Arbitration in favor of art dealers is repudiated by court after "neutral" contracted with a party
The Thomas Kinkade Company sued Nancy and David White and Lighthouse Galleries for non-payment with respect to a number of paintings. The Whites counter-sued, arguing that they had been fraudulently induced into the contract they signed with Kinkade. The parties' contract included a mandatory arbitration agreement and pursuant to the contract and AAA rules, the parties selected a neutral to head the three-member panel. After 50 hearing days (!) and five years pending, the Whites and their appointed arbitrator engaged the neutral's law firm to assist them with two potenatially lucrative matters. The Kinkade people objected but their objections were dismissed by the neutral and subsequently by the American Arbitration Association.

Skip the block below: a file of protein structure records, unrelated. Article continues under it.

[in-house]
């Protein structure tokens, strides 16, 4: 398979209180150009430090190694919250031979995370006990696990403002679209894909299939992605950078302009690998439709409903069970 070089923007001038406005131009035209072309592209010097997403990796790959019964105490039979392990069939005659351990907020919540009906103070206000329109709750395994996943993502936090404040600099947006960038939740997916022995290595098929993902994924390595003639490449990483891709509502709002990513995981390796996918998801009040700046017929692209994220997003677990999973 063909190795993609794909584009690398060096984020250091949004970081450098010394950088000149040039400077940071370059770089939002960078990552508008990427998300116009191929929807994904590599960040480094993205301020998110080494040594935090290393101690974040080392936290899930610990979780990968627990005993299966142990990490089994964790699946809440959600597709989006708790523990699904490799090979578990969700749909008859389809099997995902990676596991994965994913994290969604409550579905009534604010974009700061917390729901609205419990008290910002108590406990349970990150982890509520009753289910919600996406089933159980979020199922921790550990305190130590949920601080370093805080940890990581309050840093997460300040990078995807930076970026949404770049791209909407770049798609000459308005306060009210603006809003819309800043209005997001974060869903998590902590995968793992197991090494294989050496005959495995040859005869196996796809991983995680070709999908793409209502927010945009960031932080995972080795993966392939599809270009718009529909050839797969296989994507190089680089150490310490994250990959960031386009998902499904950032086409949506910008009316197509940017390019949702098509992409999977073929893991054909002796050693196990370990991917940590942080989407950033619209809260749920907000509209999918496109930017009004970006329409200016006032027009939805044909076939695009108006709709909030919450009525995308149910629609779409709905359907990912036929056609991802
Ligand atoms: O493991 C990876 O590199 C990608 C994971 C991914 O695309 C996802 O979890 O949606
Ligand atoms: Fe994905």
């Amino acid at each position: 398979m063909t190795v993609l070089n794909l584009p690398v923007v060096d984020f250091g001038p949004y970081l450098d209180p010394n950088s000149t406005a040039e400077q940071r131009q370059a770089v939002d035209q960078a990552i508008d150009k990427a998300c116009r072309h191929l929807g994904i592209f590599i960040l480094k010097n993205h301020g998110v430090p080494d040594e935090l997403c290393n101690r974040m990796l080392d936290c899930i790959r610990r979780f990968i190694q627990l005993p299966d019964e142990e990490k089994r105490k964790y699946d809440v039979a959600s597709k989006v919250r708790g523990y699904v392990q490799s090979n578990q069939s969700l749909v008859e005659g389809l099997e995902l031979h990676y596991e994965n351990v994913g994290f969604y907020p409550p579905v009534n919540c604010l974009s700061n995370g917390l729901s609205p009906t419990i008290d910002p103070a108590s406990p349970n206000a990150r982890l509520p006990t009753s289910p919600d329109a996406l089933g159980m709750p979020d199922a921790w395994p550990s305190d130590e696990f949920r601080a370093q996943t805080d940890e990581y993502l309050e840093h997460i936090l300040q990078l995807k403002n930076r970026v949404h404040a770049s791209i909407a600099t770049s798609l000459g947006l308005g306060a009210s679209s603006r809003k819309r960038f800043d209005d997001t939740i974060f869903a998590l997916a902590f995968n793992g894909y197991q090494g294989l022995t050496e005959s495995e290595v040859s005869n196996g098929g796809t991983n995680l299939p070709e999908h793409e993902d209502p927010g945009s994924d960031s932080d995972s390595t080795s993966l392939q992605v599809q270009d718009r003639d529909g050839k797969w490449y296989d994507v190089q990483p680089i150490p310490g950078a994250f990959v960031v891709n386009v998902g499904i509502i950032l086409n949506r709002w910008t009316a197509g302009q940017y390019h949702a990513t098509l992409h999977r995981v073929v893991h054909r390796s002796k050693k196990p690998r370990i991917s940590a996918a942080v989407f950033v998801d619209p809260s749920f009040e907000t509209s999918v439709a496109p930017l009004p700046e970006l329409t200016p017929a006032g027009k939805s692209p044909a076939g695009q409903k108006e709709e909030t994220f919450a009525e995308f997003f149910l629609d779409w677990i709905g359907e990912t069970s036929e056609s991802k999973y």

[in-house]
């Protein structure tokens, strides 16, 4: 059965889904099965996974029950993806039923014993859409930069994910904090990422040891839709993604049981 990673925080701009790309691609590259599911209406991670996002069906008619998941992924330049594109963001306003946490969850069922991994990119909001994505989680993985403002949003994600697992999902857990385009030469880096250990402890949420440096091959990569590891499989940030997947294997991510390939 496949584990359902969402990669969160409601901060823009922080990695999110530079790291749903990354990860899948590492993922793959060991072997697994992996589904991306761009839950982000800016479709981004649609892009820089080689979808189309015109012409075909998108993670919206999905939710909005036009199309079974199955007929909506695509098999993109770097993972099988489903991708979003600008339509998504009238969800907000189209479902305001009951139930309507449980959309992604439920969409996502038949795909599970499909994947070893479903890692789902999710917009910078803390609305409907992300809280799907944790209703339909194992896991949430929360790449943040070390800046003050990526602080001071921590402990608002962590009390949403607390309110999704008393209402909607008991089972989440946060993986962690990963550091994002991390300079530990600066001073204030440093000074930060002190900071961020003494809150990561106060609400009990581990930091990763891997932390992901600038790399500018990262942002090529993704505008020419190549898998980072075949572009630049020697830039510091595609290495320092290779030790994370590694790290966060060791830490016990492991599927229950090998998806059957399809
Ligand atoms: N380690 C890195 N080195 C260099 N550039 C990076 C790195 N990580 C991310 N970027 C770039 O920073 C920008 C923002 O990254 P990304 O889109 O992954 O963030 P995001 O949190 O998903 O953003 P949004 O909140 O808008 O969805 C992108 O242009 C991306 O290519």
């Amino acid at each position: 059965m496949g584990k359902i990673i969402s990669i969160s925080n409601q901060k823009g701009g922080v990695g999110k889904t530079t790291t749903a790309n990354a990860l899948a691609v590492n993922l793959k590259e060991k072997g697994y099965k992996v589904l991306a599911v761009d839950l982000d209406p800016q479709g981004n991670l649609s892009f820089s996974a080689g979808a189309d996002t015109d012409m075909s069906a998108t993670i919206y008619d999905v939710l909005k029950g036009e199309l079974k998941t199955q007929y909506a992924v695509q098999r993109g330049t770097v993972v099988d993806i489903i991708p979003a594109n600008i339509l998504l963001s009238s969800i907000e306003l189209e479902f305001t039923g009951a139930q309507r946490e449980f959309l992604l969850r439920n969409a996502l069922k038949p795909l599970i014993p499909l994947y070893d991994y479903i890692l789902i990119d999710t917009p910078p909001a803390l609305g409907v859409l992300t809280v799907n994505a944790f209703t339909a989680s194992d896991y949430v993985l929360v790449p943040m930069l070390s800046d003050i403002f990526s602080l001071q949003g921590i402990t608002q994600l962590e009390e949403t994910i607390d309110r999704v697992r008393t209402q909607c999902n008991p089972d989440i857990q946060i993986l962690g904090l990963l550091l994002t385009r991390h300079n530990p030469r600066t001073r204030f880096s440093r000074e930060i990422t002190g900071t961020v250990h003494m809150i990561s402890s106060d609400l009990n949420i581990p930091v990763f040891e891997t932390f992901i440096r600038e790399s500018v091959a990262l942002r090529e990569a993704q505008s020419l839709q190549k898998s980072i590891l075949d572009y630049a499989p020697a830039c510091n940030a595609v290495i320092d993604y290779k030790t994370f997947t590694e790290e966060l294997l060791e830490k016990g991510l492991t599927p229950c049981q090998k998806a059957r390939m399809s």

There followed a series of arbitration rulings in favor of the Whites that appeared to the reviewing court to be inappropriate, including all manner of relief from the Whites' non-cooperation in discovery. The irregularities culminated in a seven-figure award for the Whites. The Kinkades appealed to the Federal District Court which rejected the arbitration award. The decision was upheld in the Sixth Circuit. The appellate panel noted that the conduct of the Whites and of the neutral and White arbitrators was absolutely inappropriate under the circumstances.